About the Episode

Kennedy Eckert was a bell boy and a local billiards champion in Lancaster. Although these titles hint at Eckert’s proximity to gambling and commercial sex, the unpublished Vice Files reveal surprising details about Eckert’s experiences in the underworld of vice.

Supporting Documents

  • Eckert Investigator Report

    Investigator’s report on his travels through brothels in the city with Kennedy Eckert in November of 1913. These reports are preserved in the Law and Order Society Collection at LancasterHistory in Lancaster, Pennsylvania.

  • Lancaster Morning Journal (Pool Room)

    “Pool Room Raided.” Lancaster Morning Journal. 11 Dec 1927. The pool halls frequented by Kennedy Eckert were linked with drinking, gambling and commercial sex.

Resource List

Chauncey, George. Gay New York: Gender, Urban Culture and the Making of the Gay Male World. New York, Basic Books, 1994.

Hemphill, Katie. “‘Pastor Was Trapped’: Queer Scandal and Contestations of Christian Anti-Vice Reform.” Journal of the Gilded Age and Progressive Era, vol. 22, no. 3, 2022, pp. 182-200.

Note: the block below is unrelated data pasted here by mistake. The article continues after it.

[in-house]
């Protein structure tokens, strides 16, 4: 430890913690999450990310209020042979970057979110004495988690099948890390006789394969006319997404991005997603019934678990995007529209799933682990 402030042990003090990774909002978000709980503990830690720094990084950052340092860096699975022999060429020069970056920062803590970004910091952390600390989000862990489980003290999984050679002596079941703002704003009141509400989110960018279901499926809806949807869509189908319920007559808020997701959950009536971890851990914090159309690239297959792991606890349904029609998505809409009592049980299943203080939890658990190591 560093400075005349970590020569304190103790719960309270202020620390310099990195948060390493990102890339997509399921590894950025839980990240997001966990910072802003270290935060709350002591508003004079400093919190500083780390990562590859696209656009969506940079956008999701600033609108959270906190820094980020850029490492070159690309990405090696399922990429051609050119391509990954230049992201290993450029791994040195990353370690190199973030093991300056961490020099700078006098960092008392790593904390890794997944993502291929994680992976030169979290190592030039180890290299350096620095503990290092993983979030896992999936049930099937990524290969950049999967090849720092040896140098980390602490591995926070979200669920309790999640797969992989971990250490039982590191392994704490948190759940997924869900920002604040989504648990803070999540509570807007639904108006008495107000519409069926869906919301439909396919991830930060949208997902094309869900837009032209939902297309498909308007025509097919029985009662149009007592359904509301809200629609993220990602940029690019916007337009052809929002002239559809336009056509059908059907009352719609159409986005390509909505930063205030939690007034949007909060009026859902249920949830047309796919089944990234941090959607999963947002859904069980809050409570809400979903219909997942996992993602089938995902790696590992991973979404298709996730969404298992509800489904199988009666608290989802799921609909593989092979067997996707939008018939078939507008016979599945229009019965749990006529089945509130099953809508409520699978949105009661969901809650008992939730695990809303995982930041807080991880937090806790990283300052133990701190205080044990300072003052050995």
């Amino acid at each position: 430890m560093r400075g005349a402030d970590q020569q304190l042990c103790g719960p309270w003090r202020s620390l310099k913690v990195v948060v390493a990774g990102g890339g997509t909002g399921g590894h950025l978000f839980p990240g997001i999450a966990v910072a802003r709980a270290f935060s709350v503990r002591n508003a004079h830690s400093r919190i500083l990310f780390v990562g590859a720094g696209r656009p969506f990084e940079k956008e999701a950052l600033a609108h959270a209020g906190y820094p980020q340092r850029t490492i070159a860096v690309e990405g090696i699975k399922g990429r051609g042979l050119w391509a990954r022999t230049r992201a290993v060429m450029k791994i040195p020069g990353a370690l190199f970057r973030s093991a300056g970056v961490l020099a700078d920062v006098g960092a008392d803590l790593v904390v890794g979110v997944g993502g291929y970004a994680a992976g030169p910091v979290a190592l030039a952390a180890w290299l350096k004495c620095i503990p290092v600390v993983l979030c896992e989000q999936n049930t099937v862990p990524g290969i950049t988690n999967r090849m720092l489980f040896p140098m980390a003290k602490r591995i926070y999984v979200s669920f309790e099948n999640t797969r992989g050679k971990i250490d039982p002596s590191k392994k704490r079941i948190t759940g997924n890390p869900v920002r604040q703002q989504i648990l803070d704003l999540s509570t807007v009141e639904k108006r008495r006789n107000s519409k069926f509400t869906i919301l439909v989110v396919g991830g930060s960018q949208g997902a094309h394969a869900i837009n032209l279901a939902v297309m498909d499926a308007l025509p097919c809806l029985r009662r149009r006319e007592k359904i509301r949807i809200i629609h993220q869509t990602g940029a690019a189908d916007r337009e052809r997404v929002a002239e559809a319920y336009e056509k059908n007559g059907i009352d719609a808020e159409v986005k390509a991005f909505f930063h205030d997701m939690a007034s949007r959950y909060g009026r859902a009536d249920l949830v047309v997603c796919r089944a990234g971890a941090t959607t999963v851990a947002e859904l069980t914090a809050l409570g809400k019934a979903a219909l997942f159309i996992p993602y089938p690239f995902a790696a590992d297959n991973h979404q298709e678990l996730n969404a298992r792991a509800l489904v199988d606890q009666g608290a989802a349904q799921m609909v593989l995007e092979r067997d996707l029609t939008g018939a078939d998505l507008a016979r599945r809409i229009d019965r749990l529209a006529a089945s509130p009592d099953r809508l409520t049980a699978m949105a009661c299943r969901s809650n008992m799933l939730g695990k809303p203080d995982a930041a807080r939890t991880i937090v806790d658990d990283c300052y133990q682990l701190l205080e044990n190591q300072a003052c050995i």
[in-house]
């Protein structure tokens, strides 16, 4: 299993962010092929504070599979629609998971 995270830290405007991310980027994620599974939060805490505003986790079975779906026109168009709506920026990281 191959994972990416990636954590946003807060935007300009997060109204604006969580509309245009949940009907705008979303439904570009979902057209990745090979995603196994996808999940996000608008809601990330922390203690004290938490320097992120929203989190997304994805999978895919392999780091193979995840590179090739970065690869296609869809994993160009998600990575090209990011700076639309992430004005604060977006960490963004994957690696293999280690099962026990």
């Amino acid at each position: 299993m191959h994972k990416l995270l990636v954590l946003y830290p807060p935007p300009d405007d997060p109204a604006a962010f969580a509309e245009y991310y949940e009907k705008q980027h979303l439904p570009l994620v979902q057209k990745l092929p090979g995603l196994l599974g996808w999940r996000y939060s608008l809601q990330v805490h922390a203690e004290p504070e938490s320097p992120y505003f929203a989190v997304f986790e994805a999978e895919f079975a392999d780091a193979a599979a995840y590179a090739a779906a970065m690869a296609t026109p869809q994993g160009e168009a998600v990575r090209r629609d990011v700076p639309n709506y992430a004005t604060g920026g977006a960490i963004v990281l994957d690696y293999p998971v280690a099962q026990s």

Romesburg, Don. “‘Wouldn’t a Boy Do? Placing Early Twentieth Century Male Sex Work into Histories of Sexuality.” Journal of the History of Sexuality, vol 18, no. 3, 2009, pp. 367-399.

Shoemaker, David. Demuth’s Lancaster Tour. Demuth Foundation. This tour includes a discussion of Charles Demuth’s enjoyment of the Colonial Theater and the Hotel Brunswick. There is no evidence that Demuth participated in Lancaster vice, but the cultures of vice,which challenged conventional sexual morality, might have been a haven and a source of inspiration for Demuth, a gay artist.

Law and Order Society Collection. LancasterHistory, Lancaster, Pennsylvania.


Writer and Producer: M. Alison Kibler
Narrator: Dylan Sykes
Research Team: Jayden LaCoe, Kylie Loughney, Rachel Rubins, Dylan Sykes
Financial Support from the Center for Sustained Engagement with Lancaster at Franklin & Marshall College
Additional Support from LancasterHistory